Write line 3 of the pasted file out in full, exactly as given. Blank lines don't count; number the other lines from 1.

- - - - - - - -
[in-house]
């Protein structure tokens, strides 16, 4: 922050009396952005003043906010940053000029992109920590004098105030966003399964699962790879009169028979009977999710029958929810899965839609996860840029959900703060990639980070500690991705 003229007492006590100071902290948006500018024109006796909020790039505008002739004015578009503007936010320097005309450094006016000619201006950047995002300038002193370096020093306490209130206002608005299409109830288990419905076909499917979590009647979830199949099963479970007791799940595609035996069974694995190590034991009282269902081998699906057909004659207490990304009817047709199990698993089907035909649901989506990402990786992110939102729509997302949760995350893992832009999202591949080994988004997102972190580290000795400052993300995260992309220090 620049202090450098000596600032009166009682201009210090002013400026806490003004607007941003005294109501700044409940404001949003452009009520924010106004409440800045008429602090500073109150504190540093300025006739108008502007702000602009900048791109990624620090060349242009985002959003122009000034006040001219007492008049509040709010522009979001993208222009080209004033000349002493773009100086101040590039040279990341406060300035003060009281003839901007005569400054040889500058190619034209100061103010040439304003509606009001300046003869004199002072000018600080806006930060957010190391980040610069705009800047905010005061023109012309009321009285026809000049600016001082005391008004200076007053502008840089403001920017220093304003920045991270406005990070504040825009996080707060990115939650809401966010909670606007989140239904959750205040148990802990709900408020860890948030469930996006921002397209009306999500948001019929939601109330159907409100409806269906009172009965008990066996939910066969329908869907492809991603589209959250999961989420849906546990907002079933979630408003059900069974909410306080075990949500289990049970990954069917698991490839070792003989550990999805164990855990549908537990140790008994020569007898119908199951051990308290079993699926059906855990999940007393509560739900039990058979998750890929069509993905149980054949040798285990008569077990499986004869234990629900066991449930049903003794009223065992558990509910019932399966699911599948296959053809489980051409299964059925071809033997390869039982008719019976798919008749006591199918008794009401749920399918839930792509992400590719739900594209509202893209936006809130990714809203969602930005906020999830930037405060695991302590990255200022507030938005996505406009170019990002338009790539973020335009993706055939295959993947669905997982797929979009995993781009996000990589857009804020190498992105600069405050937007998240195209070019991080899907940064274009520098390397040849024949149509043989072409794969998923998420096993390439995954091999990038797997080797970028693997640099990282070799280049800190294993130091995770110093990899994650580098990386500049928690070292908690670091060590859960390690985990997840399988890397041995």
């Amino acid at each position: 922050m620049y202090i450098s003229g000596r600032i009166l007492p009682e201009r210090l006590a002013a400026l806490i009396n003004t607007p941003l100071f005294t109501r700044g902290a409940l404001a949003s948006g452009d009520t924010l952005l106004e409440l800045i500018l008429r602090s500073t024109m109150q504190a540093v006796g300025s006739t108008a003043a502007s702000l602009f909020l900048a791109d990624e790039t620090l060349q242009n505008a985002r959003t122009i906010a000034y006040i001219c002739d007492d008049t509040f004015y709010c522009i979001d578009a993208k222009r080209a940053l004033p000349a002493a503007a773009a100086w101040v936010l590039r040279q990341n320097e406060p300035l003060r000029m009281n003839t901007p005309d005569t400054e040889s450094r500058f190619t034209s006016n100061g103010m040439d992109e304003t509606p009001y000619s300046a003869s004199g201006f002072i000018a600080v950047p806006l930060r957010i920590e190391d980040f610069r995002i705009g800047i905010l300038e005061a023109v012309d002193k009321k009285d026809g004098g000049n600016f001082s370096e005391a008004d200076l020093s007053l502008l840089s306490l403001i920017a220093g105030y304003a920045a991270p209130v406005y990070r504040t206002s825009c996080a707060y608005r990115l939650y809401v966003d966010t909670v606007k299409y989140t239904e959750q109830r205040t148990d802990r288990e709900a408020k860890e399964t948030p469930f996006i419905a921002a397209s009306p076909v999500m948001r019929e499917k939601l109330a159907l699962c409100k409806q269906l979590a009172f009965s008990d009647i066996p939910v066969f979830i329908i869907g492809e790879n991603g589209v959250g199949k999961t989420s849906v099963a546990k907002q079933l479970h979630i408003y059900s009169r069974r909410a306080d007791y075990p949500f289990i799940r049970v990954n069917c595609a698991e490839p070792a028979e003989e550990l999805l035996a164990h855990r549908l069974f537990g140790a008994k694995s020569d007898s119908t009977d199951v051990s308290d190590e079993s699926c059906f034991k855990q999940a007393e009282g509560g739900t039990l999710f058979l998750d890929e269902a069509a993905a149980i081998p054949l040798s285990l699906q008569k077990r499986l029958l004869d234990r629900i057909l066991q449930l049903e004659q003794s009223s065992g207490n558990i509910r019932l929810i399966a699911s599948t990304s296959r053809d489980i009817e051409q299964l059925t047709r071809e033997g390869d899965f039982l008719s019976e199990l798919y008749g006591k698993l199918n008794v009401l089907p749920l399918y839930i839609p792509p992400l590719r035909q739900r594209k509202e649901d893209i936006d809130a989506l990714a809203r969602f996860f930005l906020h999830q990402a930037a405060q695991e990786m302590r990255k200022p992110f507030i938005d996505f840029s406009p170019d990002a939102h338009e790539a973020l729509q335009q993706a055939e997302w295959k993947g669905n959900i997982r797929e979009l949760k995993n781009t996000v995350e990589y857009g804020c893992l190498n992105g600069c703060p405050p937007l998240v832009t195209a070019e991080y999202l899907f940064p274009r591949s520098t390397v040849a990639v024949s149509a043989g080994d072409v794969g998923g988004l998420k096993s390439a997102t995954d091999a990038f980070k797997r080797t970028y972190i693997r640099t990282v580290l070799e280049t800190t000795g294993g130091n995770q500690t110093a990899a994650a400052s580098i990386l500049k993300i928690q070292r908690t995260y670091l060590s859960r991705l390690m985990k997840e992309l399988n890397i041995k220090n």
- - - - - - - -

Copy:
């Amino acid at each position: 922050m620049y202090i450098s003229g000596r600032i009166l007492p009682e201009r210090l006590a002013a400026l806490i009396n003004t607007p941003l100071f005294t109501r700044g902290a409940l404001a949003s948006g452009d009520t924010l952005l106004e409440l800045i500018l008429r602090s500073t024109m109150q504190a540093v006796g300025s006739t108008a003043a502007s702000l602009f909020l900048a791109d990624e790039t620090l060349q242009n505008a985002r959003t122009i906010a000034y006040i001219c002739d007492d008049t509040f004015y709010c522009i979001d578009a993208k222009r080209a940053l004033p000349a002493a503007a773009a100086w101040v936010l590039r040279q990341n320097e406060p300035l003060r000029m009281n003839t901007p005309d005569t400054e040889s450094r500058f190619t034209s006016n100061g103010m040439d992109e304003t509606p009001y000619s300046a003869s004199g201006f002072i000018a600080v950047p806006l930060r957010i920590e190391d980040f610069r995002i705009g800047i905010l300038e005061a023109v012309d002193k009321k009285d026809g004098g000049n600016f001082s370096e005391a008004d200076l020093s007053l502008l840089s306490l403001i920017a220093g105030y304003a920045a991270p209130v406005y990070r504040t206002s825009c996080a707060y608005r990115l939650y809401v966003d966010t909670v606007k299409y989140t239904e959750q109830r205040t148990d802990r288990e709900a408020k860890e399964t948030p469930f996006i419905a921002a397209s009306p076909v999500m948001r019929e499917k939601l109330a159907l699962c409100k409806q269906l979590a009172f009965s008990d009647i066996p939910v066969f979830i329908i869907g492809e790879n991603g589209v959250g199949k999961t989420s849906v099963a546990k907002q079933l479970h979630i408003y059900s009169r069974r909410a306080d007791y075990p949500f289990i799940r049970v990954n069917c595609a698991e490839p070792a028979e003989e550990l999805l035996a164990h855990r549908l069974f537990g140790a008994k694995s020569d007898s119908t009977d199951v051990s308290d190590e079993s699926c059906f034991k855990q999940a007393e009282g509560g739900t039990l999710f058979l998750d890929e269902a069509a993905a149980i081998p054949l040798s285990l699906q008569k077990r499986l029958l004869d234990r629900i057909l066991q449930l049903e004659q003794s009223s065992g207490n558990i509910r019932l929810i399966a699911s599948t990304s296959r053809d489980i009817e051409q299964l059925t047709r071809e033997g390869d899965f039982l008719s019976e199990l798919y008749g006591k698993l199918n008794v009401l089907p749920l399918y839930i839609p792509p992400l590719r035909q739900r594209k509202e649901d893209i936006d809130a989506l990714a809203r969602f996860f930005l906020h999830q990402a930037a405060q695991e990786m302590r990255k200022p992110f507030i938005d996505f840029s406009p170019d990002a939102h338009e790539a973020l729509q335009q993706a055939e997302w295959k993947g669905n959900i997982r797929e979009l949760k995993n781009t996000v995350e990589y857009g804020c893992l190498n992105g600069c703060p405050p937007l998240v832009t195209a070019e991080y999202l899907f940064p274009r591949s520098t390397v040849a990639v024949s149509a043989g080994d072409v794969g998923g988004l998420k096993s390439a997102t995954d091999a990038f980070k797997r080797t970028y972190i693997r640099t990282v580290l070799e280049t800190t000795g294993g130091n995770q500690t110093a990899a994650a400052s580098i990386l500049k993300i928690q070292r908690t995260y670091l060590s859960r991705l390690m985990k997840e992309l399988n890397i041995k220090n």